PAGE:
At least at the outset of the novel, the citizens of Eyam operate under the assumption that their lives – including random or everyday events – are part of a divine plan. The townspeople interpret good or bad developments as God’s rewards or punishments. The most powerful person in the town is the minister, who is supposed to be the closest to God and who explains to the people how the difficulties they encounter in ordinary life – from bad harvests to illness to stillbirths – are the work of a God who may be strict sometimes but ultimately loves them all. The advent of the plague shatters this worldview, as its unremitting horrors and the extremes to which it drives the community make it increasingly difficult for them to attribute worldly events to divine intervention. Eventually, Anna concludes that even if God exists, it’s impossible to make any definitive interpretations of His will. As a result, she’s forced to find her own explanations about the meaning of suffering, which ultimately leads her to devote her life to helping others tangibly through science.
Faith and religious practices are the center of Eyam community life, although the nature of that faith can change according to politics or worldly events. Church attendance is obligatory and the few families who belong to dissenting sects, like the Quakers, are generally excluded from community life. The vicar, Mompellion, is the only citizen with any kind of formal education. His job is both to keep the townspeople from straying too far from Christian values, and to explain to them how the events and adversities of their daily lives are part of a divine plan, thereby making them feel connected to God. His spiritual proximity to God makes him the dominant authority figure in Eyam, which has no formal government besides the negligent Bradfords, and his leadership is rarely questioned. The fact that Mompellion can convince the community to quarantine themselves by framing it as a test from God shows how strong his position is as the interpreter of divine will.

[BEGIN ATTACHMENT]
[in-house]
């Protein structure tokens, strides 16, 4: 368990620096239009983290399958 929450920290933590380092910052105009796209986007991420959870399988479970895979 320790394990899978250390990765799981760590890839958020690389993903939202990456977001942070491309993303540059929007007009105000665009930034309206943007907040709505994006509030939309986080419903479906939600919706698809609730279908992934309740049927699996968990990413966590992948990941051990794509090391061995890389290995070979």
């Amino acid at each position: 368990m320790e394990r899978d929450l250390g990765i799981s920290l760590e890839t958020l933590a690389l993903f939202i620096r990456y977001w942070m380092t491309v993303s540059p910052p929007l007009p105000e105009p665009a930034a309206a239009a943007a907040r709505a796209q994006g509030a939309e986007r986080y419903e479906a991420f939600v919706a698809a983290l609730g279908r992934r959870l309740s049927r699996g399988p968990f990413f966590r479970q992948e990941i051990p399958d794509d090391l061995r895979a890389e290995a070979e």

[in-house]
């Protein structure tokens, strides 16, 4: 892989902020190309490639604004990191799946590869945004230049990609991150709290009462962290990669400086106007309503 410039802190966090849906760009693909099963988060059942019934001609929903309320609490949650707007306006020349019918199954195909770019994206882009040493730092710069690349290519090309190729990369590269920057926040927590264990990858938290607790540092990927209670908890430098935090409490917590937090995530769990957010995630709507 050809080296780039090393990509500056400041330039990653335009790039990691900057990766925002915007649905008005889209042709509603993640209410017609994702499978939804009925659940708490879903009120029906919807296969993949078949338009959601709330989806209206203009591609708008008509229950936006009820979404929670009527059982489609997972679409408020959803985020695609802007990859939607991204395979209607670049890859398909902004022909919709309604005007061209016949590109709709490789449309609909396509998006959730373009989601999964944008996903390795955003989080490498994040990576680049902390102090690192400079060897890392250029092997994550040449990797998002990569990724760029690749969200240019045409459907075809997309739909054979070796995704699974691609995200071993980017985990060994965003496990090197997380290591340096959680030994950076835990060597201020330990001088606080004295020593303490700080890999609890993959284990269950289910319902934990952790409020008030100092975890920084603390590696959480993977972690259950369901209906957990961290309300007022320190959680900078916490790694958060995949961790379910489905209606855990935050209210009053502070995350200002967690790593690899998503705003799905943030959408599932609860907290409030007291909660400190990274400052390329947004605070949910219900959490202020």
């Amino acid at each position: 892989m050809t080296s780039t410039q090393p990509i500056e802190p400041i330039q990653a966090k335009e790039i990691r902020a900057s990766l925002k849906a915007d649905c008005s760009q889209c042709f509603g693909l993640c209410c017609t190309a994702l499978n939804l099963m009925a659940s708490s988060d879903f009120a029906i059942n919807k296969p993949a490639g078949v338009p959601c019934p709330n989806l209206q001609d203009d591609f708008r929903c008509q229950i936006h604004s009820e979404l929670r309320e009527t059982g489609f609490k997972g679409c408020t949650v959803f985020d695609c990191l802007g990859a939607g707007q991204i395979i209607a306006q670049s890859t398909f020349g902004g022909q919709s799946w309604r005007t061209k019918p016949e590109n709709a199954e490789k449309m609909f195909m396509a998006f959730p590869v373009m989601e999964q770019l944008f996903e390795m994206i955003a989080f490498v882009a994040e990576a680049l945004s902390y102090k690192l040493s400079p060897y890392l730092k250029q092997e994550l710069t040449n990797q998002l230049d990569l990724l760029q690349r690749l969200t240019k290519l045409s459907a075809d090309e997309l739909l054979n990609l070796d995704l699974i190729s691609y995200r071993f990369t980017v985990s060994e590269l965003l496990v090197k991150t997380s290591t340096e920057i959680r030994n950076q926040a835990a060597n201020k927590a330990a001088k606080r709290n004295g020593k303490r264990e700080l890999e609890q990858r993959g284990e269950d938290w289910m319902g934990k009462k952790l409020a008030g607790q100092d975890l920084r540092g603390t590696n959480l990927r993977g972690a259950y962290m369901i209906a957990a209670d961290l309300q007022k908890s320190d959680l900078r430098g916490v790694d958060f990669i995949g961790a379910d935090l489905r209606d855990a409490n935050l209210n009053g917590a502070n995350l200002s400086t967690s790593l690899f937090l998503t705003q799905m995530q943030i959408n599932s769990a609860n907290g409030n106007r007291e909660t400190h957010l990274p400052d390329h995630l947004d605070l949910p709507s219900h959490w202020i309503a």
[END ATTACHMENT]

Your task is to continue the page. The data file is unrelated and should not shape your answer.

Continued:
Still, faith isn’t inflexible. Brooks notes that it’s only a few decades since the English Civil War ended and Charles II returned to power, breaking the Puritan stranglehold over the country and restoring Anglicism as England’s official religion. Religious practices have changed significantly in Eyam during this time. People are no longer restricted to wearing the Sadd colors (black, brown, and gray) and are allowed to play music and dance. The old Puritan minister, Mr. Stanley lives on the fringes of the town, while the Anglican and liberal Mompellion has ascended to power. Although there are a few holdouts, like the Puritan Jane Martin, most people’s faith proves adaptable. Under normal social conditions, they are able to both believe that God has a plan and that those in charge of religious institutions can interpret it, and allow those institutions to evolve according to worldly events.
However, the community’s faith (and Anna’s in particular) declines as a result of the suffering caused by the plague, which they struggle to fit into any notion of a divine plan, suggesting in turn that faith is based partly on the ability of religious institutions to provide reassuring interpretations of life’s twists and turns. Brooks emphasizes Anna and her community’s intense experience of suffering by saturating her novel with gruesome descriptions of the plague, as well as the violence people inflict on each other in the growing chaos. Even though characters like Anna are used to the hardship and misfortune inherent to 17th-century life (for example, she accepts the death of her husband, Sam, stoically and without surprise), the increased scale of this suffering is evident through her gory descriptions of the messy way the plague claims its victims. While people often say that the plague is a divine punishment, and Mompellion more gently interprets it as God’s test of his chosen people, these narratives prove flawed because there is neither any concrete sin for which the people of Eyam are being punished nor any reward for passing the “test.”
This flawed logic is especially evident when children, who are clearly too young to either sin or be tested, die. The descriptions of Anna cradling Jamie and Tom in her lap as they die, some of the most poignant passages in the novel, recalls the imagery of the Pieta, or the Virign Mary holding Christ after his crucifixion. However, while Christ died (according to scripture) to save the souls of Christians, Jamie and Tom’s deaths are simply tragic, with no greater purpose. These similar but dissonant images underscore the inadequacy of religion to help the characters cope with the suffering of the plague.
The power of religious institutions declines similarly. Mompellion finds it harder to force people to obey his directives (for example, he’s ineffective in persuading Joss Bont to abandon his grave digging extortion scheme). Eventually, Aphra kills Elinor Mompellion, who was previously a respected and unassailable member of the religious establishment. The plague causes the people of Eyam to have a collective existential crisis. Previously, they had a set of restrictive but clear principles which helped them make sense of a way of life already characterized by frequent suffering. Now, with that faith almost obliterated, people have to find a new reason for living and a new way to interpret life’s occurrences.